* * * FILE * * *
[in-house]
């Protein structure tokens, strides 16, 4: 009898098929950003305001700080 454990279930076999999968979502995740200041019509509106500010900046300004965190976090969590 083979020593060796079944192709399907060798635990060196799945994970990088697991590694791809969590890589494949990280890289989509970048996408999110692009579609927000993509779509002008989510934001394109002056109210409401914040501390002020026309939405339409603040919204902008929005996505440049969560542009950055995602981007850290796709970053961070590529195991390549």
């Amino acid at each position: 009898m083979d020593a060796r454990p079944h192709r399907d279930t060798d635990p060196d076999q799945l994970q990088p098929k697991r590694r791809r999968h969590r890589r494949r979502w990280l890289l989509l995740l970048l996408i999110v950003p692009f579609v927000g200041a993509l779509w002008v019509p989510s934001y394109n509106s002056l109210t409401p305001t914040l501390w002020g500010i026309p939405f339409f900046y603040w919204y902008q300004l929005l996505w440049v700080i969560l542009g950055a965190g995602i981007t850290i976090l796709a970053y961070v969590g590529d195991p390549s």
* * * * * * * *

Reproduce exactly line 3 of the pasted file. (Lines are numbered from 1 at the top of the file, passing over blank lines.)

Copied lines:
């Amino acid at each position: 009898m083979d020593a060796r454990p079944h192709r399907d279930t060798d635990p060196d076999q799945l994970q990088p098929k697991r590694r791809r999968h969590r890589r494949r979502w990280l890289l989509l995740l970048l996408i999110v950003p692009f579609v927000g200041a993509l779509w002008v019509p989510s934001y394109n509106s002056l109210t409401p305001t914040l501390w002020g500010i026309p939405f339409f900046y603040w919204y902008q300004l929005l996505w440049v700080i969560l542009g950055a965190g995602i981007t850290i976090l796709a970053y961070v969590g590529d195991p390549s």